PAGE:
What does a kitten have to do with the recent Budget?

You might be wondering what a kitten has to do with this week’s budget.

Research shows that people can’t resist looking at kittens, puppies and babies (maybe that’s why cat videos are so popular on the Internet). This particular kitten is rolling around on a nice green background in honour of St Patrick’s Day. And because it might have been Evelyn Waugh who said: ‘The hardest writing in the world is naming a kitten’.

The Chancellor seems to be having almost as much trouble naming and renaming the ISA – which, as you may remember, took over from TESSAs back in 1999.

First we had the simple ISA. And the Junior ISA. The Help to Buy ISA. The NISA. And now the LISA announced yesterday – the Lifetime ISA that’s designed to help under-40s save for their first property or a pension.

No new changes to pensions were announced, although some commentators think this is a back-door test in advance of abolishing pensions as we know them, and The Times has already called the LISA a Trojan Horse.

Perhaps the next option will be VISA?

Sweeteners for everybody (except property investors)

The surprise tax on sugary drinks starts in 2018, and has made campaigning chef, Jamie Oliver, very happy. The Chancellor expects the tax to raise £520 million per year, and help reduce childhood obesity.

Even sweeter news is that, if you have stocks and shares that are not in an ISA (by any other name), they are subject to Capital Gains Tax (CGT). However, with effect from 6 April, CGT is being cut on those investments, reducing from 28% to 20% for higher rate, and 18% to 10% for basic rate.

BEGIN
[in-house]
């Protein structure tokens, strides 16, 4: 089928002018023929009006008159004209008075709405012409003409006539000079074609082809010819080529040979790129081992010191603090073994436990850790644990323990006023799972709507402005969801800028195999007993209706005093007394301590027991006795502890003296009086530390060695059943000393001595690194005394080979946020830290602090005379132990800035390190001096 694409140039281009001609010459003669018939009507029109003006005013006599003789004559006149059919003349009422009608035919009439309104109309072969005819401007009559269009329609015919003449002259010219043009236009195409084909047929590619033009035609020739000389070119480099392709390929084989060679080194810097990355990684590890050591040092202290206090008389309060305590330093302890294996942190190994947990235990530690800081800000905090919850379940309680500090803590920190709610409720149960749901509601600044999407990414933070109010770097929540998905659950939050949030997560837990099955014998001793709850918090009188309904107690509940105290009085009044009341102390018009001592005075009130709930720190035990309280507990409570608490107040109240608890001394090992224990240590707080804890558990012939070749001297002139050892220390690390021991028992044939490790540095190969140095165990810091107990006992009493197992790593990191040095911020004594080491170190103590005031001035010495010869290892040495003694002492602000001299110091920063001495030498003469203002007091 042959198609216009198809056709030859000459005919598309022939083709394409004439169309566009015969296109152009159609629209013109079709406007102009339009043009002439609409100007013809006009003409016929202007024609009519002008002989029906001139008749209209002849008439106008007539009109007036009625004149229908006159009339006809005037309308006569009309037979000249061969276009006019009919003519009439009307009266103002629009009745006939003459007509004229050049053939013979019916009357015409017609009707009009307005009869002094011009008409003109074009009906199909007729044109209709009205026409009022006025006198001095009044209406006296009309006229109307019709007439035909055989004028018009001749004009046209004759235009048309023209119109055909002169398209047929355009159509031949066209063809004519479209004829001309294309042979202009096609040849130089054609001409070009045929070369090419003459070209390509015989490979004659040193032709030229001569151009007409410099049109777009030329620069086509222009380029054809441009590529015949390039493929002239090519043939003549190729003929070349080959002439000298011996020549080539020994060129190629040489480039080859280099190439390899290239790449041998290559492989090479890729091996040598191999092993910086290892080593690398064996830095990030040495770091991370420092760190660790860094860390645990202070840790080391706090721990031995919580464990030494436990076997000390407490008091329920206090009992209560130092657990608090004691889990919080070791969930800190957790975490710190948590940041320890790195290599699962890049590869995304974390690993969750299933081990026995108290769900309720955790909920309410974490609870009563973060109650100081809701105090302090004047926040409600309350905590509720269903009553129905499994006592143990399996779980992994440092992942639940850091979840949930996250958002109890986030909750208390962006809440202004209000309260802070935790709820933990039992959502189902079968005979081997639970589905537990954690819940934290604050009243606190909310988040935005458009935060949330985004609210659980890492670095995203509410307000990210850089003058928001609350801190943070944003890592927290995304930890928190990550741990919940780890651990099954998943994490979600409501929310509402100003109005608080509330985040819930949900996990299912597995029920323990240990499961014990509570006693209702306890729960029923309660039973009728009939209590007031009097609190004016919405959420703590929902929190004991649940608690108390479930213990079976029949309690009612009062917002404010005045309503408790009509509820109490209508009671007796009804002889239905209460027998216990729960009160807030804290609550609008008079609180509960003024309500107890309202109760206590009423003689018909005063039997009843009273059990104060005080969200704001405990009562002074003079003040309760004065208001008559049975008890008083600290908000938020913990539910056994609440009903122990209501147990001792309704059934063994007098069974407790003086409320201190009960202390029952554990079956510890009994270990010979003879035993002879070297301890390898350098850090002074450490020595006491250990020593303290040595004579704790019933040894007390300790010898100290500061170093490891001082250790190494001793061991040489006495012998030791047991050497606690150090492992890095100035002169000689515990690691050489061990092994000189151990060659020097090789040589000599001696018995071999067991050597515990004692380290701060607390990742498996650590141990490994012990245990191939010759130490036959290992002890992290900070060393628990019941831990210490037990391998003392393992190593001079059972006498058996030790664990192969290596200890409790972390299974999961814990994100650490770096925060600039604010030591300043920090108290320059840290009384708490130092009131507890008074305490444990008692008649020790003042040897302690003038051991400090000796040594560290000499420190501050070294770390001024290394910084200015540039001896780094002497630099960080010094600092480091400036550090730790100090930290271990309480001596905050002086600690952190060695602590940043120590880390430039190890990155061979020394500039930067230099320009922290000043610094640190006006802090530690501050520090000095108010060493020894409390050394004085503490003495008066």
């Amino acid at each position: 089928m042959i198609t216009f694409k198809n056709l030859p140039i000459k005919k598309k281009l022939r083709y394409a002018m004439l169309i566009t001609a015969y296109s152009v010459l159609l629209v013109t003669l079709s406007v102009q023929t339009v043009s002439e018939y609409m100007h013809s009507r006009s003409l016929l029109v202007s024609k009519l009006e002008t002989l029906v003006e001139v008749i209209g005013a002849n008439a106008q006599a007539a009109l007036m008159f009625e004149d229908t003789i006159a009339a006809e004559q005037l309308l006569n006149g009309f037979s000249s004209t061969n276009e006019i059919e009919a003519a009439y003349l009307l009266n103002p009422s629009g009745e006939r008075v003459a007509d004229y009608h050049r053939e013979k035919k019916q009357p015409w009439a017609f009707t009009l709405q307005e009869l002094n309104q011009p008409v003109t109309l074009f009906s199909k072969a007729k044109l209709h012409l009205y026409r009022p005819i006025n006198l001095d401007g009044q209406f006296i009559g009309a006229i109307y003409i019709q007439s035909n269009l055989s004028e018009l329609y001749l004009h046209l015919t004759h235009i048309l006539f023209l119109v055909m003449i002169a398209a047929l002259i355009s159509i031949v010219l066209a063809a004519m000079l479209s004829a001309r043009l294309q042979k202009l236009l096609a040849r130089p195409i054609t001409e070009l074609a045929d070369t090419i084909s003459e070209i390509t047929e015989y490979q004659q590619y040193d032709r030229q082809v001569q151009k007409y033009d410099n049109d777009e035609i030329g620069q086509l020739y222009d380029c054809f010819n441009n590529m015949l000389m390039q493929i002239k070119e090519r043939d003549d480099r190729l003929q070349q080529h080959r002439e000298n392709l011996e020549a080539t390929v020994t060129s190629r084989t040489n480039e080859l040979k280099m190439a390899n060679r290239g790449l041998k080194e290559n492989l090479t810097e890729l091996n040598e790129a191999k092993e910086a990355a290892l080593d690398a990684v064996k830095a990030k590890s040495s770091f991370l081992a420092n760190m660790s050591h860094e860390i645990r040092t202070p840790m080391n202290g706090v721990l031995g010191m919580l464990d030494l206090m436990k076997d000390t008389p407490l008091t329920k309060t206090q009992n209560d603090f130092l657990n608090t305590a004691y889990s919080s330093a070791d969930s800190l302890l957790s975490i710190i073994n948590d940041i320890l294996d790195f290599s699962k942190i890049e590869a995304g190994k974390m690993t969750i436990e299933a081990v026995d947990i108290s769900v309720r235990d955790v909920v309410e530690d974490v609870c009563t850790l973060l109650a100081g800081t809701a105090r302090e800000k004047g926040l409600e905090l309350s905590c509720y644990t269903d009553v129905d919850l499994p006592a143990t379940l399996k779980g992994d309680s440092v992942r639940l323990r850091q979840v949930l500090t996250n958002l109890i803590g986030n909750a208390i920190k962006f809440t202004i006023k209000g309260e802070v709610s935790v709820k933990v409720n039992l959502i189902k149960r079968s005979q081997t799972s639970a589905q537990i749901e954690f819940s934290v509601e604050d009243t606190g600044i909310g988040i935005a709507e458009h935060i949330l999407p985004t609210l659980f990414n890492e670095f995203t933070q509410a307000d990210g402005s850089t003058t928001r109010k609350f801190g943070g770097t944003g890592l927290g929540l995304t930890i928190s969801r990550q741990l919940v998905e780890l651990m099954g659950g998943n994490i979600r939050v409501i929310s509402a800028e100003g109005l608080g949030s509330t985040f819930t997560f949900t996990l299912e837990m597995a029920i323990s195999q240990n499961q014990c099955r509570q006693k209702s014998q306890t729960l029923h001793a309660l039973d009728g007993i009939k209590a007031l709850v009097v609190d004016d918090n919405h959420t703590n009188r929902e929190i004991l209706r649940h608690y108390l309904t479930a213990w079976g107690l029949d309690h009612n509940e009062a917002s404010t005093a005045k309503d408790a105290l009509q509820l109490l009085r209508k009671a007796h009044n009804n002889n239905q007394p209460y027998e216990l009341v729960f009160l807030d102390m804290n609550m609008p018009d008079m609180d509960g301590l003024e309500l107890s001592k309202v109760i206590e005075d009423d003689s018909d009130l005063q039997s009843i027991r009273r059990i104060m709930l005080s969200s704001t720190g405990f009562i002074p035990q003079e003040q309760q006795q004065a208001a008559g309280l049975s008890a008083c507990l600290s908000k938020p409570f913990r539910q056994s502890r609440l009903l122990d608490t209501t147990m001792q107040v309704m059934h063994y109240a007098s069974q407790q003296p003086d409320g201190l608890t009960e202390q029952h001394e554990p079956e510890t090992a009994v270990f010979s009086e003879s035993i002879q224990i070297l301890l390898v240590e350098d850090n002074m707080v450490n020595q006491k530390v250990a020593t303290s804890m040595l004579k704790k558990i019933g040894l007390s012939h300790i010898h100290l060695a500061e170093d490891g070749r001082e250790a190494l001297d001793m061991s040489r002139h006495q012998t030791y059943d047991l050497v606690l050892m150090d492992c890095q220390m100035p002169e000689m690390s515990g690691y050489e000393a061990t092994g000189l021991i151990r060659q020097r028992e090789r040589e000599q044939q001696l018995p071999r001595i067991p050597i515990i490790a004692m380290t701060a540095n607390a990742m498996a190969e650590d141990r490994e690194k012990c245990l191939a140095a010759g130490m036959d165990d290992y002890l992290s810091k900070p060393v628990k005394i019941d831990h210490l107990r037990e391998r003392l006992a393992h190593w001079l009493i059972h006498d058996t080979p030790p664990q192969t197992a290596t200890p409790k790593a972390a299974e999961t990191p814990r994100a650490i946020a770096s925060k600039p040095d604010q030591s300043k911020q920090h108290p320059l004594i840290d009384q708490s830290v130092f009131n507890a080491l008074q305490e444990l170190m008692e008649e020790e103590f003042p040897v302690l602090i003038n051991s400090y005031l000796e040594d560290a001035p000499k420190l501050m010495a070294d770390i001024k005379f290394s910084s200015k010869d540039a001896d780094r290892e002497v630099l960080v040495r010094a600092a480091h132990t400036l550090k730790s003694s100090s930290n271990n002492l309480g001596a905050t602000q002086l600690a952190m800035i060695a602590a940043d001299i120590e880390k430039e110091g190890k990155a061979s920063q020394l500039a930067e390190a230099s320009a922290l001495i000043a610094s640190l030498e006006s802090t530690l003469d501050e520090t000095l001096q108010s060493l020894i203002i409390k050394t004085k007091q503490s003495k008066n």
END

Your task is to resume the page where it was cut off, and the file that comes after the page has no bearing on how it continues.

This makes us happy, because we provide a General Investment Account (GIA) that helps our clients derive an income from carefully controlled release of their funds that are not in ISAs or pensions, and those gains will be subject to a lower rate of CGT.

However, the Chancellor clearly sees property investors as a cash cow, so there’s to be a surcharge of 8% for people who sell their second (investment) property. Property investors will therefore be hit with the full rate of CGT on sale.

Remember, property investment is not the ‘free lunch’ that some people think. For shocking data about the rise in property prices over time, read our article Property Investing: An Obsession from April 2015.

P.S. If you didn’t like the Budget, here’s a nice song from the ’60s to cheer you up.

Lance Baron

Certified Financial Planner (CFP) based in East Sussex, UK. We support people in Southeast England with more than £500K to invest by building a financial plan that will help them live the life they want… until age 100